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By Karen Herland
This year’s presentation of the Concordia Council on Student Life (CCSL) Awards was presided over by the brand-new Dean of Students, Elizabeth Morey.
“I’m pleased that this is the first public thing that I’m doing in this role,” said Morey, at the top of the ceremony. In fact, she displayed the CCSL Award she had earned in 1983 for her own contribution to student life. Her continued commitment was clear as she emceed the March 28 event with enthusiasm, despite having been on campus until 4:30 a.m. that same morning, at the CSU election ballot count. “Student life is the life-blood of the university.”
It was a sentiment shared by Acting VP Services Roger Côté, who had been interim Dean of Students since last spring. And while many speakers and CCSL members who were present agreed on the importance of students’ contributions to university life, the seven winners were honoured for going the extra mile.
Among the undergraduates recognized was David G. Cyr. Joanne Turnbull, chair of the Chemistry and Biochemistry Department, said his achievements included resurrecting student organizations, participating in research projects and volunteer work, and single-handedly organizing a career orientation day for his fellow students.
Cyr acknowledged the support of professors Turnbull, Louis Cuccia and Science College administrative assistant Lillian Jackson.
Audrey Peek presented an award to Patrick Reynaud, her colleague on the Arts and Science Federation of Associa-tions (ASFA). She lauded his commitment to students, as well as his efforts as ASFA VP Finance to make the association’s management more transparent.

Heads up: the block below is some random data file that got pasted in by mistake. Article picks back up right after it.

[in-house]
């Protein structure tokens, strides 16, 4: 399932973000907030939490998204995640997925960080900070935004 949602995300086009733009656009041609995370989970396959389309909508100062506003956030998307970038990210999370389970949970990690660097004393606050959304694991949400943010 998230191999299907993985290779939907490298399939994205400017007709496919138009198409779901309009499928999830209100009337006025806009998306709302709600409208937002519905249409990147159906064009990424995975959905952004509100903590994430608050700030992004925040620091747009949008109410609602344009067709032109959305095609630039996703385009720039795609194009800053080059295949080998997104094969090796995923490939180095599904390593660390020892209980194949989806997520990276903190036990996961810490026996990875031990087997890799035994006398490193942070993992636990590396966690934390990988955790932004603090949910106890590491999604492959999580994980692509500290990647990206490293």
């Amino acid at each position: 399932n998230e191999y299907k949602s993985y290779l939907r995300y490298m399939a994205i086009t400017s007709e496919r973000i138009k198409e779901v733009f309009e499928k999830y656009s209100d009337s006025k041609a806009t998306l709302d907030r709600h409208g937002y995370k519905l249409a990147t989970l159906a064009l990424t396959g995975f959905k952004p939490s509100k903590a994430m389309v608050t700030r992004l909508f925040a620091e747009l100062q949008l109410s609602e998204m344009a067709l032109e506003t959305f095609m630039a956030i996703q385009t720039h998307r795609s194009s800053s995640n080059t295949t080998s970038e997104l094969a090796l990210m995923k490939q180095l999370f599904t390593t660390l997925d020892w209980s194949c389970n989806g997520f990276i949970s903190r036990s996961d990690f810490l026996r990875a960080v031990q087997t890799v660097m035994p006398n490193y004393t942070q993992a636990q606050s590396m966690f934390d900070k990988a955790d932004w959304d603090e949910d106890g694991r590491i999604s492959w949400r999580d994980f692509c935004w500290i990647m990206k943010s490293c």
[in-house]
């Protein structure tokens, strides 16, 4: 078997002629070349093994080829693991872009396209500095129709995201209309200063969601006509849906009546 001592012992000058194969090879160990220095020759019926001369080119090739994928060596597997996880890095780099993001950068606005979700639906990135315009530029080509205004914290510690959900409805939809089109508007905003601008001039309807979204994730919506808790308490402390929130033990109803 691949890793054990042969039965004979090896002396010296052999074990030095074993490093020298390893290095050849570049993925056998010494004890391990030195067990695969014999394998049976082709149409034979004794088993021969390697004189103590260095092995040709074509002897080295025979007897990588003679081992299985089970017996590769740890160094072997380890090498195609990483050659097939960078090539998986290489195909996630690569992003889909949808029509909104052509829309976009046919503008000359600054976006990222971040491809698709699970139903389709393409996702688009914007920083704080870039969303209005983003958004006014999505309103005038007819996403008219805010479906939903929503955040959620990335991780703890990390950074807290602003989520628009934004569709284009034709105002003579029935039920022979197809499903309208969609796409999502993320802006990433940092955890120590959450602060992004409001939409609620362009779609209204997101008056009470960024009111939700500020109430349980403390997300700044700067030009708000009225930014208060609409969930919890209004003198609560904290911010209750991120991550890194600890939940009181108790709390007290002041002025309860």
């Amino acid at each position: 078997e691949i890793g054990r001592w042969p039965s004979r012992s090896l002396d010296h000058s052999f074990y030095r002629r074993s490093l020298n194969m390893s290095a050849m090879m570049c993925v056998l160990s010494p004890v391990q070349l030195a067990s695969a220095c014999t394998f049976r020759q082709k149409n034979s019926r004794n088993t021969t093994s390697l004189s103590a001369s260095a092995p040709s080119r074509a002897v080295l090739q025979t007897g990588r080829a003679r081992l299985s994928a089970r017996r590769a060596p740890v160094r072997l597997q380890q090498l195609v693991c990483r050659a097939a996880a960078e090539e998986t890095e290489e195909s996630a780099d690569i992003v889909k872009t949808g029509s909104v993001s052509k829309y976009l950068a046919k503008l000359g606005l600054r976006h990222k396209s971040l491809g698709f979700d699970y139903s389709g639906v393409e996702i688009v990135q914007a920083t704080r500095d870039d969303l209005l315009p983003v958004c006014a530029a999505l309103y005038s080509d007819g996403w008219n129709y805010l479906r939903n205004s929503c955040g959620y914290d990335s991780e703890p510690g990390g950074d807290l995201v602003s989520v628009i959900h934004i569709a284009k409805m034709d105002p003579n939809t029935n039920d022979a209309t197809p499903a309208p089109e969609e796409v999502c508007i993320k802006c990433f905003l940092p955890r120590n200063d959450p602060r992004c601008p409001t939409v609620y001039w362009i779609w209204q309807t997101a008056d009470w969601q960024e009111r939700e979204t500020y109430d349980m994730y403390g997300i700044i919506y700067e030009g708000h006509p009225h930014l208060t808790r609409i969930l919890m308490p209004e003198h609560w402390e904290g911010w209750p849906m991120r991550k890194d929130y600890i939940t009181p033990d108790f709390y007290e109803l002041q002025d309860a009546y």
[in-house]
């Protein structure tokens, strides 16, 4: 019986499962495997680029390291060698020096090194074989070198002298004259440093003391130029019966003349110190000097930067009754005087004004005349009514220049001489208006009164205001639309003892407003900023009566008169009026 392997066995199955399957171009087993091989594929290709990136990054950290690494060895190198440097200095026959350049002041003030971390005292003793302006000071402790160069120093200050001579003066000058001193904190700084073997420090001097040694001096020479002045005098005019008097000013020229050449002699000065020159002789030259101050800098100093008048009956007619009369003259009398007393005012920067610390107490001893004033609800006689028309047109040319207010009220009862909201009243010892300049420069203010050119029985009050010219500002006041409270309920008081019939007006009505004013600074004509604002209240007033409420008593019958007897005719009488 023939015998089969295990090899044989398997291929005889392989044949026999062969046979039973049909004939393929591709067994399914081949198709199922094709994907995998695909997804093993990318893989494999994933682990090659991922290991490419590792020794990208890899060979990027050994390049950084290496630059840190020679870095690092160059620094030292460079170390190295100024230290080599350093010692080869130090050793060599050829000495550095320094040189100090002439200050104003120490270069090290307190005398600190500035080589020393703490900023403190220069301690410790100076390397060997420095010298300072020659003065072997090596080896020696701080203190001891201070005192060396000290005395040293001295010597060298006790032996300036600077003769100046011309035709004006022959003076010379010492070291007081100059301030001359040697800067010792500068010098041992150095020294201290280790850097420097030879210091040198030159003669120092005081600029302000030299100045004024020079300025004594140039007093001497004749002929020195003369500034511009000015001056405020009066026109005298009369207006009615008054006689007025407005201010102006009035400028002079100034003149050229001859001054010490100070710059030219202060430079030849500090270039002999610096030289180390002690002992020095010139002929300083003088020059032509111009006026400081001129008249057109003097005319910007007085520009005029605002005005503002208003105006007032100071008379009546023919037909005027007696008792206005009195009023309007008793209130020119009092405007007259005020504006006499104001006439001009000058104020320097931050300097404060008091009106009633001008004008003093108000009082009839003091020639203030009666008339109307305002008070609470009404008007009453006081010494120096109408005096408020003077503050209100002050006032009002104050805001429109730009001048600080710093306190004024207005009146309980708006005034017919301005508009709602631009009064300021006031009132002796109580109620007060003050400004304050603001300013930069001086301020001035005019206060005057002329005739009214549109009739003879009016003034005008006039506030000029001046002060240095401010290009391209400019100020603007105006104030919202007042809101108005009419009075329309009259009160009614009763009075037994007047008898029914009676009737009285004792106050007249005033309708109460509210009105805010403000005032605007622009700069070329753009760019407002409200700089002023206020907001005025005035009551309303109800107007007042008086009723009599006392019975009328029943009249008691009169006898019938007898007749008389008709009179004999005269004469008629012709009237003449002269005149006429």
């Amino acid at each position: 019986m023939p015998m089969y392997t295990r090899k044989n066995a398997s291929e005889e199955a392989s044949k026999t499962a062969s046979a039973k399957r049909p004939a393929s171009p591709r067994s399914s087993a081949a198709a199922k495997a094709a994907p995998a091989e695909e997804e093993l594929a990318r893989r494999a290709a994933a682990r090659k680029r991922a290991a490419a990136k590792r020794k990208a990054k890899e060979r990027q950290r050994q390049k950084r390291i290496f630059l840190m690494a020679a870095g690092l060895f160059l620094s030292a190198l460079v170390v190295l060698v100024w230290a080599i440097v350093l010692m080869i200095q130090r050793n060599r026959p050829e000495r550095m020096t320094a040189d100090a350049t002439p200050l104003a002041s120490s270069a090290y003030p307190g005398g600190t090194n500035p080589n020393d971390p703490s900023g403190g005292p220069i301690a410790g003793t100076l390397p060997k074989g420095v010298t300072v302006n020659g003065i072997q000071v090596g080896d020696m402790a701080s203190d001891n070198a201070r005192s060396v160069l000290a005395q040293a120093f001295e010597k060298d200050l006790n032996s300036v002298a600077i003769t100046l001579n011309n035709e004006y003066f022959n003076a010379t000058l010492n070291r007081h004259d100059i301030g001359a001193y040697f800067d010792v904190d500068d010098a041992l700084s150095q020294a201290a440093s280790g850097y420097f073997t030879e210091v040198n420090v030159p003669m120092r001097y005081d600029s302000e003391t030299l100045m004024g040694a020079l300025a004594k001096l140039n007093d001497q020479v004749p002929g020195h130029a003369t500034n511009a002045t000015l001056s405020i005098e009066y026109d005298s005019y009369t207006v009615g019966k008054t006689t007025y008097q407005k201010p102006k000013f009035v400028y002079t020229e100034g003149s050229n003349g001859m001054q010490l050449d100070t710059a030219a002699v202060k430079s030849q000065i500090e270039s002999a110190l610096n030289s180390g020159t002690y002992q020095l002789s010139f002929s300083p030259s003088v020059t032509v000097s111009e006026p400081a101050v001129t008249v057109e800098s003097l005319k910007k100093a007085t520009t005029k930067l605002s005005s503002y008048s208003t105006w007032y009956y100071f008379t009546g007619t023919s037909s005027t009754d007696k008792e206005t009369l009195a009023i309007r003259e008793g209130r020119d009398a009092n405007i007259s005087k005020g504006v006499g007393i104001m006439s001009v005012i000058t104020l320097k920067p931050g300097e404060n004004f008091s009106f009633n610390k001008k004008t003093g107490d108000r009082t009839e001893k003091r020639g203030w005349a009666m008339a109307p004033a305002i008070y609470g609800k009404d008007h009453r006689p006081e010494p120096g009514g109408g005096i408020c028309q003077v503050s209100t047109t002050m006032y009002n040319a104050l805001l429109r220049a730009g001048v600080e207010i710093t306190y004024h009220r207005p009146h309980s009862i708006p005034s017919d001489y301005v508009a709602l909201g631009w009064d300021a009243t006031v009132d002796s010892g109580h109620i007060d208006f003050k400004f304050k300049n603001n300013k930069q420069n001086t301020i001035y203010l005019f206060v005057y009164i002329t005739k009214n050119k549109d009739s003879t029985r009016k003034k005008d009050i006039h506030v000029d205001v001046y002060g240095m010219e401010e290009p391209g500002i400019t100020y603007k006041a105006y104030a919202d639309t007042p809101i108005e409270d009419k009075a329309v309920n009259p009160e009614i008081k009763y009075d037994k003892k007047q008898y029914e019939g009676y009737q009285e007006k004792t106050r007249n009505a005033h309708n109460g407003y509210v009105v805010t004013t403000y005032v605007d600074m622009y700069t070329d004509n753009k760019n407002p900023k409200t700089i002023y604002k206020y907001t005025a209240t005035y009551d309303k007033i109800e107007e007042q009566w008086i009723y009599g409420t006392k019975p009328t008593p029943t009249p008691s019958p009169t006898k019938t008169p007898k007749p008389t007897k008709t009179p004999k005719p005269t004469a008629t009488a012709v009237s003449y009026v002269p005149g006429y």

Reynaud acknowledged that his time in student organizing “has been the greatest learning experience, aside from going to classes.”
The next undergraduate award winner was Mohamed Shuriye, currently director of the Sustainability Action Fund that he helped initiate on campus. His list of achievements is so long, joked his nominator and roommate Peter Schiefke, “he stopped adding to his CV in 2006.”
Shuriye has held a number of student government positions, notably as CSU president in 2005-06. He also helped establish the Concordia Volunteer Abroad Program in Uganda and, according the Schiefke, first broached the idea of inviting Al Gore to address students. That plan was successfully realized a year ago.
Lina Lipscombe was honoured by Sociology Department chair Fran Shaver for her dedication to students through management of an empire that now includes the Bookstore, Computer Store and Digital Store.
Lipscombe recalled starting at Concordia in 1969 and going to work in the campus store, located in the hockey arena and accessible via the cafeteria. “There was a sit-in in the cafeteria that week, and I learned quickly how interesting student life could be.”
Two professors were also awarded at the event. Maximilian C. Forte of the Anthropology Department was nominated by Marian Pinsky, who said his course on indigenous people challenged and inspired her to pursue study in the field.
Finally, Nelson Henricks of Intermedia/Cyberarts was acknowledged by his student, Owen Eric Wood. Both Henricks and Wood had pieces in the same program at this spring’s Rendez-vous de cinéma québecois. “I did the piece in his class the year before and I got there because of him,” said Wood.
Henricks was just as pleased that they had shared a program. “There are not always clear signs that messages are getting through to students. The lessons we teach have an impact and contribution to the economy of culture in Canada.”